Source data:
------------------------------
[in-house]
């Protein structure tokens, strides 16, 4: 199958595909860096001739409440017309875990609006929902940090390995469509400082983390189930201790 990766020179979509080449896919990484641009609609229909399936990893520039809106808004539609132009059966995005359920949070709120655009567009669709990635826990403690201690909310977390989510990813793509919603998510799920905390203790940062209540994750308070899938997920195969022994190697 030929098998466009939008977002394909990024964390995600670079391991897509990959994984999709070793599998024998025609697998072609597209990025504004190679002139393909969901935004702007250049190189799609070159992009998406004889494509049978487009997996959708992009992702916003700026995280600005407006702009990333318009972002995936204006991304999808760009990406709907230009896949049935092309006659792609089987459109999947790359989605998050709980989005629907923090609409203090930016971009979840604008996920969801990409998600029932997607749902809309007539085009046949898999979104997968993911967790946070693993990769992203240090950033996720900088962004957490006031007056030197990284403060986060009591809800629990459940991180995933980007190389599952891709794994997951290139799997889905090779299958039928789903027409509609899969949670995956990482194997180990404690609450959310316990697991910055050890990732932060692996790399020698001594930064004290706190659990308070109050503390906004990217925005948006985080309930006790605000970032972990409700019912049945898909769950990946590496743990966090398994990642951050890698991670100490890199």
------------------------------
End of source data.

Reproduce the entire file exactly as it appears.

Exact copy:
[in-house]
């Protein structure tokens, strides 16, 4: 199958595909860096001739409440017309875990609006929902940090390995469509400082983390189930201790 990766020179979509080449896919990484641009609609229909399936990893520039809106808004539609132009059966995005359920949070709120655009567009669709990635826990403690201690909310977390989510990813793509919603998510799920905390203790940062209540994750308070899938997920195969022994190697 030929098998466009939008977002394909990024964390995600670079391991897509990959994984999709070793599998024998025609697998072609597209990025504004190679002139393909969901935004702007250049190189799609070159992009998406004889494509049978487009997996959708992009992702916003700026995280600005407006702009990333318009972002995936204006991304999808760009990406709907230009896949049935092309006659792609089987459109999947790359989605998050709980989005629907923090609409203090930016971009979840604008996920969801990409998600029932997607749902809309007539085009046949898999979104997968993911967790946070693993990769992203240090950033996720900088962004957490006031007056030197990284403060986060009591809800629990459940991180995933980007190389599952891709794994997951290139799997889905090779299958039928789903027409509609899969949670995956990482194997180990404690609450959310316990697991910055050890990732932060692996790399020698001594930064004290706190659990308070109050503390906004990217925005948006985080309930006790605000970032972990409700019912049945898909769950990946590496743990966090398994990642951050890698991670100490890199």